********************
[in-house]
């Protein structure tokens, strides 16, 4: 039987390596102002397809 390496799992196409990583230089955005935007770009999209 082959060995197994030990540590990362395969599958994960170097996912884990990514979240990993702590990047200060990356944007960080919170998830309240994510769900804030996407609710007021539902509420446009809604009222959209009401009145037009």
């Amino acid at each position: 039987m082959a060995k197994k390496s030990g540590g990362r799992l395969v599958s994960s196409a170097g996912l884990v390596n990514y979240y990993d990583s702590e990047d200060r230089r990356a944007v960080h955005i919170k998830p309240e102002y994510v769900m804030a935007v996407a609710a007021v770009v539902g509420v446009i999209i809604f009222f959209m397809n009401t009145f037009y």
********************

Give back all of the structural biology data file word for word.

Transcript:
[in-house]
């Protein structure tokens, strides 16, 4: 039987390596102002397809 390496799992196409990583230089955005935007770009999209 082959060995197994030990540590990362395969599958994960170097996912884990990514979240990993702590990047200060990356944007960080919170998830309240994510769900804030996407609710007021539902509420446009809604009222959209009401009145037009």
């Amino acid at each position: 039987m082959a060995k197994k390496s030990g540590g990362r799992l395969v599958s994960s196409a170097g996912l884990v390596n990514y979240y990993d990583s702590e990047d200060r230089r990356a944007v960080h955005i919170k998830p309240e102002y994510v769900m804030a935007v996407a609710a007021v770009v539902g509420v446009i999209i809604f009222f959209m397809n009401t009145f037009y």